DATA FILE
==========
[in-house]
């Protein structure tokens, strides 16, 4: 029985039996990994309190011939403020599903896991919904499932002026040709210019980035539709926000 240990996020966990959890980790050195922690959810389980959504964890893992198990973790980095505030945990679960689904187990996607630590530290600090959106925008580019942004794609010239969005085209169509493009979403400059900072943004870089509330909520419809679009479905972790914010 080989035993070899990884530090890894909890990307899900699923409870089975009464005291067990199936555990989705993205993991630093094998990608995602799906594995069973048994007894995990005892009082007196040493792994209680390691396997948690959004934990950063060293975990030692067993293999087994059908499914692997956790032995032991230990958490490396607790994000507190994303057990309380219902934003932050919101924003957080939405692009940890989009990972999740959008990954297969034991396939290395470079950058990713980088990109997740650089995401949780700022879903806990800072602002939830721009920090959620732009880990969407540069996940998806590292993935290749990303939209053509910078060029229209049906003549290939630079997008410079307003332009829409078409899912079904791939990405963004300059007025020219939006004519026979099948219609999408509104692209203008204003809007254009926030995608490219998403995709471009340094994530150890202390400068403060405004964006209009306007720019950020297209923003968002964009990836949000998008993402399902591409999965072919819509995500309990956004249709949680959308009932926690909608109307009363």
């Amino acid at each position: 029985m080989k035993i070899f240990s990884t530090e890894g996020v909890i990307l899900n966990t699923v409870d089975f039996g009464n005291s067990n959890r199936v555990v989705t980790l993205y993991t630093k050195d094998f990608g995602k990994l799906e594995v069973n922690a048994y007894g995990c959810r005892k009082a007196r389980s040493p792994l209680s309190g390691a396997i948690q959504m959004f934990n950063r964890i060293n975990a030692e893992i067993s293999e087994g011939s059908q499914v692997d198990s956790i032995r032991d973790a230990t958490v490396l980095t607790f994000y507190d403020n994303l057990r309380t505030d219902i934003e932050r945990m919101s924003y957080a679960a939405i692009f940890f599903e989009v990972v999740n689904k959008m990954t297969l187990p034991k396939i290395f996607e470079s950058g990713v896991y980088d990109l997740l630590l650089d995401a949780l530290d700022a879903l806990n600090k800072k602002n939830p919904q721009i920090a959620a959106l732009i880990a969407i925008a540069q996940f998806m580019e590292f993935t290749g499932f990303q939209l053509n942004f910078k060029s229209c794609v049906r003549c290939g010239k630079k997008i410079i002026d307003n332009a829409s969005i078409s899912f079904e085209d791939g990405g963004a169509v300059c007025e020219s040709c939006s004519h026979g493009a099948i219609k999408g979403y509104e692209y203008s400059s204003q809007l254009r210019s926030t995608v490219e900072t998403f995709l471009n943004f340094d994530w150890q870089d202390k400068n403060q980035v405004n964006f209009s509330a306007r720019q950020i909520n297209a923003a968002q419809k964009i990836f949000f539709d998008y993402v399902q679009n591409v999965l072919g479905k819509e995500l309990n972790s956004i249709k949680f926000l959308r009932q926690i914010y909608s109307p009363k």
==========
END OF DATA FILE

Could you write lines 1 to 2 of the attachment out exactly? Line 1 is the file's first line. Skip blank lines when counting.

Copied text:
[in-house]
């Protein structure tokens, strides 16, 4: 029985039996990994309190011939403020599903896991919904499932002026040709210019980035539709926000 240990996020966990959890980790050195922690959810389980959504964890893992198990973790980095505030945990679960689904187990996607630590530290600090959106925008580019942004794609010239969005085209169509493009979403400059900072943004870089509330909520419809679009479905972790914010 080989035993070899990884530090890894909890990307899900699923409870089975009464005291067990199936555990989705993205993991630093094998990608995602799906594995069973048994007894995990005892009082007196040493792994209680390691396997948690959004934990950063060293975990030692067993293999087994059908499914692997956790032995032991230990958490490396607790994000507190994303057990309380219902934003932050919101924003957080939405692009940890989009990972999740959008990954297969034991396939290395470079950058990713980088990109997740650089995401949780700022879903806990800072602002939830721009920090959620732009880990969407540069996940998806590292993935290749990303939209053509910078060029229209049906003549290939630079997008410079307003332009829409078409899912079904791939990405963004300059007025020219939006004519026979099948219609999408509104692209203008204003809007254009926030995608490219998403995709471009340094994530150890202390400068403060405004964006209009306007720019950020297209923003968002964009990836949000998008993402399902591409999965072919819509995500309990956004249709949680959308009932926690909608109307009363």